"To the best of our knowledge, the first Chinese alligators to be exported were sent to the United States in the 1950s," Wang said, adding that the reptiles were sent by the former Soviet Union because China and the US had not yet established diplomatic relations.
Sun Siqing, director of the industrialization office at the breeding research center, which is based in the national reserve, said: "Many zoos around the world are waiting for alligators bred at the center. Though the export of wild Chinese alligators is absolutely prohibited, exports of human-bred ones have been allowed since the 1980s."
Sun's department is responsible for large-scale breeding programs, the administration of tourism at the center, and exports, which are considered vital to helping the outside world learn more about the species.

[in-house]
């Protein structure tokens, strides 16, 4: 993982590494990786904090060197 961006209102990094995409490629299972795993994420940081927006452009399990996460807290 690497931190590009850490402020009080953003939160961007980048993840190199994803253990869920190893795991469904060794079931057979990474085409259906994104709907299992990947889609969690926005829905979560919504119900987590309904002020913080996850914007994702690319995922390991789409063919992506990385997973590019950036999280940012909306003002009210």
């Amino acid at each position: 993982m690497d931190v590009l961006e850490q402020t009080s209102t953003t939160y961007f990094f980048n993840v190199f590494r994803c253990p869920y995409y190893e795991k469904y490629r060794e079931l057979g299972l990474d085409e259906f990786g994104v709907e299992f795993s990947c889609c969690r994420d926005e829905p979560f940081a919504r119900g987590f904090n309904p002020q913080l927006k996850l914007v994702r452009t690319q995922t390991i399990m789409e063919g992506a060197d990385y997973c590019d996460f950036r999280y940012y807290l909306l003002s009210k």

In 1973, the International Union for Conservation of Nature added Chinese alligators to its Red List of Threatened Species. The animal's status as "critically endangered" means it faces an extremely high risk of extinction in the wild.
Workers carry an adult alligator from a feeding pool. (WU FANG / FOR CHINA DAILY)
As the most comprehensive inventory of conservation status, the list provides scientific information about species and subspecies at a global level. It is also aimed at drawing attention to the magnitude and importance of threatened biodiversity, influencing national and international policies and decision-making, and providing information to guide actions to conserve biological diversity, according to the organization's website.
The breeding program in Anhui began in 1979, when the province's wildlife protection authorities captured 212 wild alligators and placed them under human supervision.
"The work was anything but easy; we had to learn how to feed them, to incubate the eggs, to feed the fragile newborn reptiles, help them live through the winter and assist them to produce offspring", said Wang, listing the difficulties the center had to overcome in the first 10 years.